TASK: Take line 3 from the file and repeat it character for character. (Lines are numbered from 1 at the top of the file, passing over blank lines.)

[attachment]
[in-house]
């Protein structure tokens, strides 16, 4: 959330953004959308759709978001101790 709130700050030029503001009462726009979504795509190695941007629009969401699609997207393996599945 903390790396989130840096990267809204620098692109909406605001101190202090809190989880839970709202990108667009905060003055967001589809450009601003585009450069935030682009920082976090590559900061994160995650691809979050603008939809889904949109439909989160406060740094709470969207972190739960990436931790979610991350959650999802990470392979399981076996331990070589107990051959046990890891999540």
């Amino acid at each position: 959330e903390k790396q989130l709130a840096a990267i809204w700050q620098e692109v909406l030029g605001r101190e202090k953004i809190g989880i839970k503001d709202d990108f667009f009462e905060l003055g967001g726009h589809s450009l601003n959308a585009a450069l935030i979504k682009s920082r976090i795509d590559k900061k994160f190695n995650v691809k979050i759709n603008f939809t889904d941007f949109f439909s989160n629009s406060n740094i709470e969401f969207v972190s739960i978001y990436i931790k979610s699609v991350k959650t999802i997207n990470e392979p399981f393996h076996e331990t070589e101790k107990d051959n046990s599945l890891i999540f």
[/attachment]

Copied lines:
């Amino acid at each position: 959330e903390k790396q989130l709130a840096a990267i809204w700050q620098e692109v909406l030029g605001r101190e202090k953004i809190g989880i839970k503001d709202d990108f667009f009462e905060l003055g967001g726009h589809s450009l601003n959308a585009a450069l935030i979504k682009s920082r976090i795509d590559k900061k994160f190695n995650v691809k979050i759709n603008f939809t889904d941007f949109f439909s989160n629009s406060n740094i709470e969401f969207v972190s739960i978001y990436i931790k979610s699609v991350k959650t999802i997207n990470e392979p399981f393996h076996e331990t070589e101790k107990d051959n046990s599945l890891i999540f």